These mechanics are all tied up in optional mission design that is, to be polite about it, tedious. At any save point, you can initiate a mission, the reward for which can be materia, money, or special weapons and armor. Accompanying each mission is some nice descriptive text, but actually completing the mission is almost always just a matter of killing the required number of enemies. Exciting? Hardly.

Perhaps the only thing that comes close to a saving grace from a systems standpoint is materia fusion, where you combine two materia to generate a new one. Though most combinations yield nothing special, every once in awhile you come across a new attack or a more powerful spell variant, and the experimental aspect of the fusion at least manages to inject some amount of amusement, regardless of how minute. But I missed the materia slots and linking aspects that were present in Final Fantasy VII. These could have added an extra layer of planning and strategy to a combat system that is, as a whole, a boring affair.

That the combat ends up boring is a bigger shame in a game like this than a traditional RPG, simply because Crisis Core emphasizes directly-controlled action. No, it doesn’t have to be Devil May Cry or God Of War. But shouldn’t we expect–and receive–more than a game that could easily devolve into one-handed button mashing? I think so, and perhaps the lesson that videogames at large need to take to heart is that magnificent presentation and interesting story beats don’t make up for kludgy mechanics and lackluster gameplay design.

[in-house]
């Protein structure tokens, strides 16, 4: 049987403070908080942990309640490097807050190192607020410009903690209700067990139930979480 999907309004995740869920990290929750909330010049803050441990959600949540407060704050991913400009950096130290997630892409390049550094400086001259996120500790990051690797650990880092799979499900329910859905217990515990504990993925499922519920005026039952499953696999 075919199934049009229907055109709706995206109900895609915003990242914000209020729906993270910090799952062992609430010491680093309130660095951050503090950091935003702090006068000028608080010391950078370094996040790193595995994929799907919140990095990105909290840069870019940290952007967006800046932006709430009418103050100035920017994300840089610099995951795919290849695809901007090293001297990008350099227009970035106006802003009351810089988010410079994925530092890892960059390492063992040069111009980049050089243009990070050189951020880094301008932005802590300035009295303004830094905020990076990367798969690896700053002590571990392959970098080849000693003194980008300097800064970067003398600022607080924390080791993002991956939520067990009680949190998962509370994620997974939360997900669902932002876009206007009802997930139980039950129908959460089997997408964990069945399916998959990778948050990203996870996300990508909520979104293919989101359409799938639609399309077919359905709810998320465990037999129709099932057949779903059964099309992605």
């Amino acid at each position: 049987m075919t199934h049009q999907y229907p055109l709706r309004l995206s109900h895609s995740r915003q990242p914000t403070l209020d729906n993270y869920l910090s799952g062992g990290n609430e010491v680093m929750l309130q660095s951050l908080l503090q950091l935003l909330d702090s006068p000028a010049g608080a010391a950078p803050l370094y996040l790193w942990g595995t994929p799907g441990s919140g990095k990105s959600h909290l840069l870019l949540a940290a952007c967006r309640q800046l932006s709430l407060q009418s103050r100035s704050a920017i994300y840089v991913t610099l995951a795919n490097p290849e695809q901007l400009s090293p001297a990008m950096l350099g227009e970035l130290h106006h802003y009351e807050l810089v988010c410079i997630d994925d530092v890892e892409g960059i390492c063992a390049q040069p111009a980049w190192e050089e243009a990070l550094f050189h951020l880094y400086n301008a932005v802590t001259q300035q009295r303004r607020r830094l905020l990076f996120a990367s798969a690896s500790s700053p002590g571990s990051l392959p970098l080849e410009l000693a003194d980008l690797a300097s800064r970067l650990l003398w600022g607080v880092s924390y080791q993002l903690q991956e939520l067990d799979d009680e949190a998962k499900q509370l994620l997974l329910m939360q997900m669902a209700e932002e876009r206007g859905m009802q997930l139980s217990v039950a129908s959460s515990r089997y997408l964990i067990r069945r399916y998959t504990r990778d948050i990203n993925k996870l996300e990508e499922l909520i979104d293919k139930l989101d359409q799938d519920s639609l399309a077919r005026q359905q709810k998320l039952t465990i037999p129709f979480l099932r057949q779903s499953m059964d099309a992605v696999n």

Now, watching YouTube clips and reading a wiki might get you the information just fine, but you lose that emotional connection with the characters that you might otherwise get by suffering–sorry–spending 20-plus hours with them. And it’s in that regard that Crisis Core: Final Fantasy VII entertains in spades, doing enough with Zack and Cloud’s relationship and story line that it’s worth slogging through the tedium for the emotional payoff. That it leverages Final Fantasy VII’s iconic universe only helps it. Given what I just said about story not making up for tedious gameplay, that’s as close to an endorsement as I can give. But I freely admit succumbing to nostalgia, having somewhat of a vested interest in the Final Fantasy VII’s world and flawed but intriguing legacy. What if you don’t give a rat’s ass about any of that, and are just looking for a solid action-RPG to play for the mechanics and design? If that’s the case, then there’s very little reason you should even sniff in this game’s direction.

Verdict: